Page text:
Lyrid Meteor Shower: Are Sky Sounds Solved?

The sounds being reported in California and Nevada are almost like the recent sky booms being heard all over the world in recent months with one exception.  This time, objects were seen and even photographed and the phenomenon – at least for this case – turned out to be a deep space delivery compliments of the annual Lyrid Meteor Shower.  Is this a clue to the recent phenomenon of unexplained sky sounds?  Could the other incidents be connected to unscheduled constant meteor showers?  And if so, why are more falling from the sky lately?

Each year somewhere between 37,000 and 78,000 tons of material fall to Earth from space.  Most of this comes in the form of very small pea-sized bits of rock that quickly burn up in the atmosphere and disappear (more or less).  It’s unknown how many objects fall on Earth on average large enough to actually impact the ground, but on average between 5 and 6 meteorites are recovered by scientists each year.  The actual number could be as high as 500 solid objects actually reaching the ground.  Of these, it’s safe to bet the ones that are large enough to hit are often moving with enough speed to make considerable noise.

Meanwhile, the seven foot diameter meteor spotted by dozens in California and as far east as Las Vegas, Nevada lit up even in the already bright sun as it streaked across the sky.  Residents reported to various local news agencies that the object shook their houses and made them think their homes were coming down around them.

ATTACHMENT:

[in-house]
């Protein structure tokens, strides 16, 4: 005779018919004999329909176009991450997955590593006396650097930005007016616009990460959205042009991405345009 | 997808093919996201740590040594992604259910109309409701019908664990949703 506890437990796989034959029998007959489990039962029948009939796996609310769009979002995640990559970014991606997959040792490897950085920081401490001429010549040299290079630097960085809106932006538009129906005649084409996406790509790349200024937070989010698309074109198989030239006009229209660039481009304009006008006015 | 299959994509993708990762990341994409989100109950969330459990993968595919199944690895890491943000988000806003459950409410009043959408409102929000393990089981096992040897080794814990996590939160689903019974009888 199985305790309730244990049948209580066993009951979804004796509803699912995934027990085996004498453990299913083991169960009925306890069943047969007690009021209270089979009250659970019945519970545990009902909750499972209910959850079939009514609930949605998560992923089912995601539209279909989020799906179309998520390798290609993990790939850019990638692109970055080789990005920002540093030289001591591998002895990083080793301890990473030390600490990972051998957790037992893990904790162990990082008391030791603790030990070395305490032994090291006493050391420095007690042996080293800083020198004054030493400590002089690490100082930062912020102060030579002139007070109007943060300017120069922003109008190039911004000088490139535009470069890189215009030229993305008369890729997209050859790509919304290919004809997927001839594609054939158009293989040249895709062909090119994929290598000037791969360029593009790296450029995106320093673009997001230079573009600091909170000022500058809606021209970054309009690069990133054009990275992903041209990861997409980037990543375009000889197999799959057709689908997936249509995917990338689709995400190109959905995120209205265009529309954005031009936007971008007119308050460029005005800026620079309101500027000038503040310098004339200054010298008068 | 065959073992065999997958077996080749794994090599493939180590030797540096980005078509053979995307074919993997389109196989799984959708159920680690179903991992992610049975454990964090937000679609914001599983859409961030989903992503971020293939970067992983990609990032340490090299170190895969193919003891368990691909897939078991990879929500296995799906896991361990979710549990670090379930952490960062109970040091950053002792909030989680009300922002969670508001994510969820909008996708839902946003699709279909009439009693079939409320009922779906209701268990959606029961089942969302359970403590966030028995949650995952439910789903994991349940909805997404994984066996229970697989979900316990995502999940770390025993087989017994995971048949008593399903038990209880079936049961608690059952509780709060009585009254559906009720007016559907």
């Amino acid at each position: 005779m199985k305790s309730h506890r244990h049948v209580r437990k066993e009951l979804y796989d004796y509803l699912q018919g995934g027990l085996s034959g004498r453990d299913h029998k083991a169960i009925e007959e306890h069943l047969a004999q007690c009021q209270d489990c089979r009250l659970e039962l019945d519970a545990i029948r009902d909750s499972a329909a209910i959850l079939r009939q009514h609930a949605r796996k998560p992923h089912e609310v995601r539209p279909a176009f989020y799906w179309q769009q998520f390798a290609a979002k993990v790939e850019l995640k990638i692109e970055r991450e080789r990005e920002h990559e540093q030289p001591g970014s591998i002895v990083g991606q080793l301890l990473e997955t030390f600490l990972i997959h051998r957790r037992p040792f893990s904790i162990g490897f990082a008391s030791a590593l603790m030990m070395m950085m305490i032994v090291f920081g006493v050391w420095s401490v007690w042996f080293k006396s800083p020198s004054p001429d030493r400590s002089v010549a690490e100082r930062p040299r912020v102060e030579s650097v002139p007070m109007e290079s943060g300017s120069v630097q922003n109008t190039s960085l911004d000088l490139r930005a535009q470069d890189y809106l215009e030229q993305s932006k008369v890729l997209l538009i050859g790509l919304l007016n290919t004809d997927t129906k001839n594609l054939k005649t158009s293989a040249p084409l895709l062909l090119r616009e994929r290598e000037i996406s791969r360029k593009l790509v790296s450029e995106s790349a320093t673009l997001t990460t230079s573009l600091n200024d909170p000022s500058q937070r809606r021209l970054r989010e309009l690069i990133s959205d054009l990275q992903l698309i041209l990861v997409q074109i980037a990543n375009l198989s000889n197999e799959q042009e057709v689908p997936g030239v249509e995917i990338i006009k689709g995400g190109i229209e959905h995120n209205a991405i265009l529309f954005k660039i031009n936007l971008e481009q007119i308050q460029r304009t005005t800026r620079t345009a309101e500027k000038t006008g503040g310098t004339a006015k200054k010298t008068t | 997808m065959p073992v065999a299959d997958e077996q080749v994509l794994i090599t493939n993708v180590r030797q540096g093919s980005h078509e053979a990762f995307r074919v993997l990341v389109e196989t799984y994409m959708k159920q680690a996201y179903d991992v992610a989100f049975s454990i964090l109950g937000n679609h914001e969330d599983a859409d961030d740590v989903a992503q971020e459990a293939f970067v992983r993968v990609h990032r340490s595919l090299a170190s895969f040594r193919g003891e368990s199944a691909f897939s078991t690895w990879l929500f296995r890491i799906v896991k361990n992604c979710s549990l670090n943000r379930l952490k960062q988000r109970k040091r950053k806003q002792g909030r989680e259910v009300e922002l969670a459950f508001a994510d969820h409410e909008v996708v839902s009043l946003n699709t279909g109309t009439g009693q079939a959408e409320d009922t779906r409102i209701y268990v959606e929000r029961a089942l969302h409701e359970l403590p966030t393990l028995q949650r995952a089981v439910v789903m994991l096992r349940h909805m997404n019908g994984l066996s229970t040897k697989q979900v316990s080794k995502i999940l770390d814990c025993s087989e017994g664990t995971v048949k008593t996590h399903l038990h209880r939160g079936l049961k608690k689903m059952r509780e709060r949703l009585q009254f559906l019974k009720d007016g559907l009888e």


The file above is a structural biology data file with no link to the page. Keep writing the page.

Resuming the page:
But does it explain all the sky noises being reported recently?  The incidents shared a few elements in common, including a sudden unexplained burst of sound from an indeterminate location and shaking objects within the homes.  Unfortunately for those looking for an explanation, many of the previous sky noises were more prolonged – even lasting several minutes.  Furthermore, these other sky sounds were not accompanied by any apparent fireball.  In the most recent case the fireball was very apparent even in broad daylight and was seen and even filmed from multiple angles.

Of course the meteor explanation has not entirely been ruled out by scientists looking for an explanation to the sky booming phenomenon.  Other explanations have included ultrasonic jets and even Earthquakes, though each of these explanations carry with them their own problems.

Even the staple ultrasonic craft explanation still does not explain the prolonged nature of the noise or the fact that the sounds do not appear to cycle between very far away and very near.  Instead, the sky booms reported this year have often been reported by individuals for prolonged periods to come from all around the witnesses, filling up the sky with noise like an orchestra fills up an auditorium.

Unfortunately, while the most recent incident doesn’t carry the same level of mystery with it as previous occurrences it still leaves much to be desired for a permanent explanation to the sky sound phenomenon.  It seems this mystery – at least for now – remains unexplainable.